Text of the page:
VANCOUVER, BC & OTTAWA, ON – Qu Biologics Inc., a company that has developed a unique platform of immunotherapies designed to “reboot” the body’s innate immune system, is partnering with a University of Ottawa assistant professor Dr. Adam Shuhendler, to address advanced questions regarding trafficking of administered biologics.
By nature, biologics, which include therapies such as vaccines and antibodies, as well as Qu Biologics’ Site Specific Immunomodulators (SSIs), are difficult to properly track in living organisms. Therefore, their ultimate fate and metabolism remains largely unknown. The Natural Sciences and Engineering Research Council (NSERC) of Canada awarded an Engage grant to enable Qu Biologics and Dr. Shuhendler to tackle this important question together.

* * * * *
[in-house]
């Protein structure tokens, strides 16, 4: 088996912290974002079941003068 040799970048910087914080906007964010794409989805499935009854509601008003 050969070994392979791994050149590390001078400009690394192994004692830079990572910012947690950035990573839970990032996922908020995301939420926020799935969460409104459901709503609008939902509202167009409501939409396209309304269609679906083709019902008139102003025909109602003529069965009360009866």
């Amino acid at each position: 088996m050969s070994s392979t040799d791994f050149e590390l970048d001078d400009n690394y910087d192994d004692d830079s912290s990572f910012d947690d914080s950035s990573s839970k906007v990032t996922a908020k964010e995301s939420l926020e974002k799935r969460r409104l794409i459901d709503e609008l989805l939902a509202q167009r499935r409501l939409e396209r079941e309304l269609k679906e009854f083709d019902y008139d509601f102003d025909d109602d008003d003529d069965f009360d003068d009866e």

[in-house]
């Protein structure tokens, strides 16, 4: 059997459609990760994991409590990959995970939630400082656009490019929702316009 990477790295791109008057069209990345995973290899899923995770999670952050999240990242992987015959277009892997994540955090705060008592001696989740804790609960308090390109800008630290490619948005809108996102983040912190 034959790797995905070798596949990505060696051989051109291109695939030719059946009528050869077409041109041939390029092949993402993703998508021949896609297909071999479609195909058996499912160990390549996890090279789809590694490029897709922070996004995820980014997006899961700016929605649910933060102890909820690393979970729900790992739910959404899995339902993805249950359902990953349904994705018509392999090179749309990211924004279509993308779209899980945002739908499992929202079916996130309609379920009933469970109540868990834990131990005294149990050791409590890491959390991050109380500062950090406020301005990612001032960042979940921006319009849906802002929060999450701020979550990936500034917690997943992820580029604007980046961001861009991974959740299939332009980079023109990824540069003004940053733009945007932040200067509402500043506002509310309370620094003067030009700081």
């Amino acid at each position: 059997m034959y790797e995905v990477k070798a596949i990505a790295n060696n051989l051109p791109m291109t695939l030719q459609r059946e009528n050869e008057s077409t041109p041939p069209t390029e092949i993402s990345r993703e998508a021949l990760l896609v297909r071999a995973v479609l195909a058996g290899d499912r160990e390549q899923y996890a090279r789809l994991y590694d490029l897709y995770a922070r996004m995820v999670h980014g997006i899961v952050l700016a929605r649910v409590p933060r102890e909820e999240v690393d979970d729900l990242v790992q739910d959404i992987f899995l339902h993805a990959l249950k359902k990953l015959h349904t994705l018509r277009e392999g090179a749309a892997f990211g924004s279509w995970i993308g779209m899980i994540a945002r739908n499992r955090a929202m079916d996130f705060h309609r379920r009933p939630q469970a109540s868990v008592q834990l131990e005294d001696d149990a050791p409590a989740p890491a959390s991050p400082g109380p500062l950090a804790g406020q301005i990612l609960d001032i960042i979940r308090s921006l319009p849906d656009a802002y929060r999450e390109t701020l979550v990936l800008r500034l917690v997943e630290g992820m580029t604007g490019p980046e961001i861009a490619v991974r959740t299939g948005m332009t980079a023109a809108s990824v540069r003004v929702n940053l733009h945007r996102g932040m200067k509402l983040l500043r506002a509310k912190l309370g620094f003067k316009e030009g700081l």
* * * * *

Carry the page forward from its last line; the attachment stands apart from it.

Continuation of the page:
Engage grants are designed to provide innovative Canadian companies access to special expertise and capabilities available at Canadian universities.
“We anticipate this work will lead to a detailed understanding of the fate of SSIs in living systems, and equally importantly, it will provide us with new tools to study biologics,” Dr. Shirin Kalyan, Qu Biologics’ director of scientific innovation, said.
Dr. Kalyan and Dr. Mark Bazett, Qu Biologics’ preclinical lead, will work with Dr. Shuhendler’s group on this novel approach to trace biologics in vivo.